This is a short (160pp) but interesting little book. Basically it focuses on how atheists promote the idea that "smart" people can't believe in God and how they have promoted the idea that science and religion are separate realms.

Guillen details why science and religion are not at odds but are in fact complimentary. He does tend to still keep them in separate compartments, whereas many Christian scientists wouldn't.. The new and important contribution Guillen makes to the issue is his idea of the "spiritual quotient", or SQ, the companion to IQ. His discussions on how people tend to ignore the intellectual part of their humanity (IQ) or ignore their spiritual part (SQ) is right on the mark. Usually it's the atheists ignoring the spiritual side (or reforming it naturalistic terms) and Christians ignoring the intellectual side of faith.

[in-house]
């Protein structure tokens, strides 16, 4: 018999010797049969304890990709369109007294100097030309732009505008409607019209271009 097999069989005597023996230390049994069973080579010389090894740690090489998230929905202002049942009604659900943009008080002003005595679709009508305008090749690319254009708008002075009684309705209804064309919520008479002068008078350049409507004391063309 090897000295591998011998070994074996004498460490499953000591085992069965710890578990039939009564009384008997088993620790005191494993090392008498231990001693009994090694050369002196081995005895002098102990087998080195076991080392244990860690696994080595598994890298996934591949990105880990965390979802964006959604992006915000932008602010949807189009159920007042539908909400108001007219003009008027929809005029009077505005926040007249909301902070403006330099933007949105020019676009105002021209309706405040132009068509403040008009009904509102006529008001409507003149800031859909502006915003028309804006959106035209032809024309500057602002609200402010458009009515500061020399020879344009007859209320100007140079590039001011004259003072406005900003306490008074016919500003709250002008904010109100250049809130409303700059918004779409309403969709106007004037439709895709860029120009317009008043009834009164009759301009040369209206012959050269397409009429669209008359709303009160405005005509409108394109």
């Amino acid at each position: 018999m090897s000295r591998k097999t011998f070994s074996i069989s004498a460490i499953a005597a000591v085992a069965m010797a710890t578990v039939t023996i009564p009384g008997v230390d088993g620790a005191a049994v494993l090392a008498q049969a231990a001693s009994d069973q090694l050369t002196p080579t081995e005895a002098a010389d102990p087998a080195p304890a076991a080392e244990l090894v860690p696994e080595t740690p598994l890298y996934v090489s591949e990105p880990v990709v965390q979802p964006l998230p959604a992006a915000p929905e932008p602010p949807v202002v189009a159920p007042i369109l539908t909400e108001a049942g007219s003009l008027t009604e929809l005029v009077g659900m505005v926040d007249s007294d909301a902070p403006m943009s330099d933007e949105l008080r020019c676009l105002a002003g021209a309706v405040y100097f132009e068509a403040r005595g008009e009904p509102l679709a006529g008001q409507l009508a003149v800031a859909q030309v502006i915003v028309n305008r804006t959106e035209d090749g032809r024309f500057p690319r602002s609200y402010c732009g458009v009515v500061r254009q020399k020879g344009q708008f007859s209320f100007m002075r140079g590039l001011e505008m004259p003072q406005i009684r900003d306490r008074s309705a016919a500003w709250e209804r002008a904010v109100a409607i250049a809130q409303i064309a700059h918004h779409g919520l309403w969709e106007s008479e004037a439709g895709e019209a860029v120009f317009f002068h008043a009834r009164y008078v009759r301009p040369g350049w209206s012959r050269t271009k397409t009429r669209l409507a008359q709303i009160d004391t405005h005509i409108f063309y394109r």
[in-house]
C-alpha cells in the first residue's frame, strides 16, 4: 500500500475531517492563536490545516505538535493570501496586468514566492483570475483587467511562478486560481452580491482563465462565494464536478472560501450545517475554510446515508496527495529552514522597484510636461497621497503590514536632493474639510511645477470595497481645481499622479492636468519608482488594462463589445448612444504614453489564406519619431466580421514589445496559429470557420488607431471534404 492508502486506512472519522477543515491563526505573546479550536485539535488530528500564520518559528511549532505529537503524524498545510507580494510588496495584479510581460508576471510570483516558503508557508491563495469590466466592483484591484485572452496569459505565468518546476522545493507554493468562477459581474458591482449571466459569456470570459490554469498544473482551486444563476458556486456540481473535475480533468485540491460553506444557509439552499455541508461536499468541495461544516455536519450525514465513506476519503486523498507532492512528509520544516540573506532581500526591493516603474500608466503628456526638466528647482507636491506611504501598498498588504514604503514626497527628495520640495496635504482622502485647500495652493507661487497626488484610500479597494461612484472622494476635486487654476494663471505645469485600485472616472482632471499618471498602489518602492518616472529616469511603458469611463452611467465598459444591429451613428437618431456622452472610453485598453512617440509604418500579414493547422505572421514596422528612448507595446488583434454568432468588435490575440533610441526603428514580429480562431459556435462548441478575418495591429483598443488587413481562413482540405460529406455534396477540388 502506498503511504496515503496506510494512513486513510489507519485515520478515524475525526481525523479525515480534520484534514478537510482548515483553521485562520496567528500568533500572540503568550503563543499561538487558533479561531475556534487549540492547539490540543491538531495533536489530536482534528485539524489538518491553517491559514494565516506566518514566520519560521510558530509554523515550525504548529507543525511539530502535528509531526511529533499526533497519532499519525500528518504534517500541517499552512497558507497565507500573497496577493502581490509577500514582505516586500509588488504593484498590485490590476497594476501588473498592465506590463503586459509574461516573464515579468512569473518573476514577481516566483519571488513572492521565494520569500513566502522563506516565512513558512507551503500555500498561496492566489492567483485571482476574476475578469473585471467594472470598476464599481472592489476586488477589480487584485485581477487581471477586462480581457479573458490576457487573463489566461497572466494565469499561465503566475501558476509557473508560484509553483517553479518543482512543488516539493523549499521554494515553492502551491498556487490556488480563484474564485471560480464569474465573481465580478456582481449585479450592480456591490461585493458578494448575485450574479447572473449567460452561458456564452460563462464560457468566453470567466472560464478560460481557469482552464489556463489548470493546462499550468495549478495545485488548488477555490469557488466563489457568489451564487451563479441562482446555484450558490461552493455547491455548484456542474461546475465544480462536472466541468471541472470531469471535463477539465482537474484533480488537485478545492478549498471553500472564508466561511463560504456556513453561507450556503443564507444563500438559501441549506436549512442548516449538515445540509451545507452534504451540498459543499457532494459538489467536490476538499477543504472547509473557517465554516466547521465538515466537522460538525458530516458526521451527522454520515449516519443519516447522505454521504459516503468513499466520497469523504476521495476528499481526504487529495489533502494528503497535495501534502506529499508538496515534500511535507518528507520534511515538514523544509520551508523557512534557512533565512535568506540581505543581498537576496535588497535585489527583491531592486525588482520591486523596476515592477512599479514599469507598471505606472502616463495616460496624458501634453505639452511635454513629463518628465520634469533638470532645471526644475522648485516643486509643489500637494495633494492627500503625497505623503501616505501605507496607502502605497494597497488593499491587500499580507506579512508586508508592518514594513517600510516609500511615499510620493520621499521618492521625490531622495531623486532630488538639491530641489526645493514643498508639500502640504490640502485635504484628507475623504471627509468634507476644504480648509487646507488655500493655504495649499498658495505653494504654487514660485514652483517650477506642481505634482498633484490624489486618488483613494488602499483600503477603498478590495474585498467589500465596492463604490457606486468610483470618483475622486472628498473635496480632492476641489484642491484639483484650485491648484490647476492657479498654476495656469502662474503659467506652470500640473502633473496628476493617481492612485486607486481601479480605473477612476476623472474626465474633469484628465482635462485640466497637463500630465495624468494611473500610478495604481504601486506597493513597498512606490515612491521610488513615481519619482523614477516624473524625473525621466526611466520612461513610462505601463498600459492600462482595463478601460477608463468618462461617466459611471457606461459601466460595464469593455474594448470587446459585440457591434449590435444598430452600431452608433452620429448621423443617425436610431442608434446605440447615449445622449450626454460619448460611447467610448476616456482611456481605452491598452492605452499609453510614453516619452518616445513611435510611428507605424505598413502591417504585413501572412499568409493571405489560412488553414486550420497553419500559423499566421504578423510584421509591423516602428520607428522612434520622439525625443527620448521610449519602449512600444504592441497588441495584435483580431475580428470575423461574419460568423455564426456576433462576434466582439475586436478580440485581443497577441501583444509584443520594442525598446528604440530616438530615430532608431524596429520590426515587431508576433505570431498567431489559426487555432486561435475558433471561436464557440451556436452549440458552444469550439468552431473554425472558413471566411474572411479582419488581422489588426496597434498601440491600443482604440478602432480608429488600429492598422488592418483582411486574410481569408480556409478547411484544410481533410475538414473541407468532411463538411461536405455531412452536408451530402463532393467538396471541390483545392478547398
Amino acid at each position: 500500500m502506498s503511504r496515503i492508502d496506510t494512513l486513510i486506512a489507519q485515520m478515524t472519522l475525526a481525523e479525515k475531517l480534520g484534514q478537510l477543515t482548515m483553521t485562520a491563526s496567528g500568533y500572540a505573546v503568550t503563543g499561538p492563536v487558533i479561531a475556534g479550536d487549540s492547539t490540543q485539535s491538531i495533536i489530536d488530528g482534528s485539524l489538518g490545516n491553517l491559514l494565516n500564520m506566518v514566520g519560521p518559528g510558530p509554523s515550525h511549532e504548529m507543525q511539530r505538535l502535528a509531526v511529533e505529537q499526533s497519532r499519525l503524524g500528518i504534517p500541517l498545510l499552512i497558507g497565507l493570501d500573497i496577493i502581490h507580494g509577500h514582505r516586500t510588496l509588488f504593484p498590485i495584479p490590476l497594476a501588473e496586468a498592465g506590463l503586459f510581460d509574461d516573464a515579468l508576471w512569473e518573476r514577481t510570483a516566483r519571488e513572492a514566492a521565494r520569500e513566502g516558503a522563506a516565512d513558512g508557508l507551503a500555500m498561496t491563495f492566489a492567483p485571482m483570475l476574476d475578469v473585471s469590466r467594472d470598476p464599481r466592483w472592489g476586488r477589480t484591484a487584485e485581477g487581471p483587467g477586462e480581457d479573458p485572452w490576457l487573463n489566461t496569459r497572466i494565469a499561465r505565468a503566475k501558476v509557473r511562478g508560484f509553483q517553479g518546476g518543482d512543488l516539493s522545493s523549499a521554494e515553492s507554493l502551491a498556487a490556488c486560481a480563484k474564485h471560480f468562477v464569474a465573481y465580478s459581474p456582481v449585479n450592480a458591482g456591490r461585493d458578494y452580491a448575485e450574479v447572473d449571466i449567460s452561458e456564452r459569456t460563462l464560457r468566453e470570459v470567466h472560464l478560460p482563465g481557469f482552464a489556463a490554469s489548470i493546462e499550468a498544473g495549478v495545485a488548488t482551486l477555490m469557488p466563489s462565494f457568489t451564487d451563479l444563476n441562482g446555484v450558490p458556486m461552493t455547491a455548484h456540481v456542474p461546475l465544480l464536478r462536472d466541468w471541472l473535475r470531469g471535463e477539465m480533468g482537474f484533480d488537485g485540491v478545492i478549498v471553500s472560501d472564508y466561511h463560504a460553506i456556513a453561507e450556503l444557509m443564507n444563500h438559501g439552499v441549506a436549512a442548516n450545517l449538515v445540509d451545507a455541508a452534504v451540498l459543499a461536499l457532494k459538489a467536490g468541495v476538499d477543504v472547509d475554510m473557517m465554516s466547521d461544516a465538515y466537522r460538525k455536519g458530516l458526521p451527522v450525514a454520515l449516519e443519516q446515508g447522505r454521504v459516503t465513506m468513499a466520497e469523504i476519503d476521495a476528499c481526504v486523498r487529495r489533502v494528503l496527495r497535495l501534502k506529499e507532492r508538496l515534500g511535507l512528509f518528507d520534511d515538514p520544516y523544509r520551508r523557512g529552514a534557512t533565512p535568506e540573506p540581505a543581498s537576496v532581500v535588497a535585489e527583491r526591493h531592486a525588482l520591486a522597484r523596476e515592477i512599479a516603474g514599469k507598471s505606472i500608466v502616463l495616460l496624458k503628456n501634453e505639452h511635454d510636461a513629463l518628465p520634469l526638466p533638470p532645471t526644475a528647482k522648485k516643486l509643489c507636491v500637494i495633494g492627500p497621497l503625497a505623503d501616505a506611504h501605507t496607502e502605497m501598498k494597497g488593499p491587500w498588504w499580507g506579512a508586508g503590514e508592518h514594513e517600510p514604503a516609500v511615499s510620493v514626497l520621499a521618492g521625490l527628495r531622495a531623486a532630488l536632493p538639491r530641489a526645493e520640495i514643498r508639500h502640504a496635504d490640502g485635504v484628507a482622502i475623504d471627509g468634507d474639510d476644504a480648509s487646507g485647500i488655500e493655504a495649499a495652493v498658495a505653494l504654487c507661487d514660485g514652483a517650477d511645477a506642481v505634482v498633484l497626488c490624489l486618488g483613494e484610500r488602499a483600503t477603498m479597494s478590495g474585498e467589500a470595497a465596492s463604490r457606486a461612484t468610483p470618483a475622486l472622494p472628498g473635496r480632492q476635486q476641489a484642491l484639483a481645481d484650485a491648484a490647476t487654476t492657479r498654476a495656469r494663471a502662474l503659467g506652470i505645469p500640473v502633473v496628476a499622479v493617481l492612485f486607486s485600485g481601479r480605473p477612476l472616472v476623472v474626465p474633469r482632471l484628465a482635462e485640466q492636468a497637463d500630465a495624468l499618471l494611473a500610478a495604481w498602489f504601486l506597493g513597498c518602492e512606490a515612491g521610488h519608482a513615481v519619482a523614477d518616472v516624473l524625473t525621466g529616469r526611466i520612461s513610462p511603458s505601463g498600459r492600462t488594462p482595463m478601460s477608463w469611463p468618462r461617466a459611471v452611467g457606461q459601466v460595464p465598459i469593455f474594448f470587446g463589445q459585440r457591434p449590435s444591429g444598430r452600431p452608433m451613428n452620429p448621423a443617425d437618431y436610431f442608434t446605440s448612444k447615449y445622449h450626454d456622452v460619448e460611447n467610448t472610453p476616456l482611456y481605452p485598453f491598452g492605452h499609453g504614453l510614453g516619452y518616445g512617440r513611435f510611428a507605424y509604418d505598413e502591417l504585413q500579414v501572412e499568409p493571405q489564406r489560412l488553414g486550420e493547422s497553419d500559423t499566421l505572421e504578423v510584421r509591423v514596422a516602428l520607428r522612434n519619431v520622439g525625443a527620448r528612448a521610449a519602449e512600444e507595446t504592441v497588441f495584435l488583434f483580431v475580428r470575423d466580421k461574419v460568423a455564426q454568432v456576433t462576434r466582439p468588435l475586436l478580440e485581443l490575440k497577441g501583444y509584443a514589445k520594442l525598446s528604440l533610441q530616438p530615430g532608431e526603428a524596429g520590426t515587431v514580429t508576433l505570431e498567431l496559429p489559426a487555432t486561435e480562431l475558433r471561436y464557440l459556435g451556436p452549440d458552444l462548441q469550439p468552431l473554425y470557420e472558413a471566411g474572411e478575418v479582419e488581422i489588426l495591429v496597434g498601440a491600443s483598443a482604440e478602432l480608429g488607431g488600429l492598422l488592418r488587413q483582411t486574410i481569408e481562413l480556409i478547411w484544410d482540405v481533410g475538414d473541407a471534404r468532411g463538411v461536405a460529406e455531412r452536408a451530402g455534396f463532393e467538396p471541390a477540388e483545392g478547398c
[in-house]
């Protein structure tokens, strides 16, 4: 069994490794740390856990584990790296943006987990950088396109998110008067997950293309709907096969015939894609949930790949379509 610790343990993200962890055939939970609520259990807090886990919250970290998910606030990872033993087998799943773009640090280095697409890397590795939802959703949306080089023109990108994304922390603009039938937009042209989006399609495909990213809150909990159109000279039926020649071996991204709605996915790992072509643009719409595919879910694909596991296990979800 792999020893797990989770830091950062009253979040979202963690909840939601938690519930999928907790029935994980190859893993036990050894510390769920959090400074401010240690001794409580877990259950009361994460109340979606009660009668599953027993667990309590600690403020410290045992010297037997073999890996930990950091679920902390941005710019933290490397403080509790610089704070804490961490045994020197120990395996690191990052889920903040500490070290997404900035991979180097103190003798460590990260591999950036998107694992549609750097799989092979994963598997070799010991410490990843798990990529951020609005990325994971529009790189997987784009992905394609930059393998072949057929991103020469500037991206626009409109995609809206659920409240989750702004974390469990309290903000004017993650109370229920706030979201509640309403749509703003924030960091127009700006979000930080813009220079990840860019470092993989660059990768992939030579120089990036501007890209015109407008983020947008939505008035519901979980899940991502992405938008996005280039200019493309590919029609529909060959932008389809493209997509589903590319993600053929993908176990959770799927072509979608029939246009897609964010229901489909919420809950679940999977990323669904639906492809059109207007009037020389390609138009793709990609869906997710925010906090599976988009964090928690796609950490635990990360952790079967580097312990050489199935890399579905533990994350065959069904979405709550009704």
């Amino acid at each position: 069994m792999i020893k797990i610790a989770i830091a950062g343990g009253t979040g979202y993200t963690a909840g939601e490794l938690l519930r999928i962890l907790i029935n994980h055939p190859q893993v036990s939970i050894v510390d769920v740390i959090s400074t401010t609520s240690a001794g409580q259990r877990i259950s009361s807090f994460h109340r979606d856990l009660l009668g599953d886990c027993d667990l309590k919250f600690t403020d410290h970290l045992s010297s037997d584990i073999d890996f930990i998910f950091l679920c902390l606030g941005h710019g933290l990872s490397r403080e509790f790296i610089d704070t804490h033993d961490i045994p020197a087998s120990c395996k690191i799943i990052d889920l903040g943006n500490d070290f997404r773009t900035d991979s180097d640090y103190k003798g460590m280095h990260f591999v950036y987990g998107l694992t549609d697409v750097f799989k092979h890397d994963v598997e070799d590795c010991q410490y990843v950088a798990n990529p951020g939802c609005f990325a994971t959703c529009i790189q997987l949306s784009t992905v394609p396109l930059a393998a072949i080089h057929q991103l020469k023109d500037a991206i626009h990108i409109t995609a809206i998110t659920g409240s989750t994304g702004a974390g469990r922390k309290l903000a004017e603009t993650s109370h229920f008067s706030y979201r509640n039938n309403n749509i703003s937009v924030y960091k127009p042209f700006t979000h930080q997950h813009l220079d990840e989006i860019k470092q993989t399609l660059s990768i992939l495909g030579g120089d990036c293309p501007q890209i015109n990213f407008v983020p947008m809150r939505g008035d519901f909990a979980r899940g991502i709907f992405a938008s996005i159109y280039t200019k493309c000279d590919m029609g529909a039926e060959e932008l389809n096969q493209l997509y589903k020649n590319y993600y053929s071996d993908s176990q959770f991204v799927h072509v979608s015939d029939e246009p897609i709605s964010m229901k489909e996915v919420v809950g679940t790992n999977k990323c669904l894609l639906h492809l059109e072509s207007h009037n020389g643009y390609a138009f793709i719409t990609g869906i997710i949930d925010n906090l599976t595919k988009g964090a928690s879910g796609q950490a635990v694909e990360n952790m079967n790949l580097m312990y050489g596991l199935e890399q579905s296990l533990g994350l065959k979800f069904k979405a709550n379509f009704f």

This book can be useful in discussions with atheists, but Guillen does stop a step or two short in not allowing science and religion to completely converge even though he believes they are from the same source. For example, he states science can't prove God. Think about that, it doesn't make sense. It's like saying an archaeologist who finds an object in the ground, concludes it's designed but then says he can't infer anything about the person who created it or if that person exist at all. That's absurd reasoning, especially after Guillen spends all that time showing how there is design in the universe.
 
Disappointing on almost all levels  Feb 8, 2006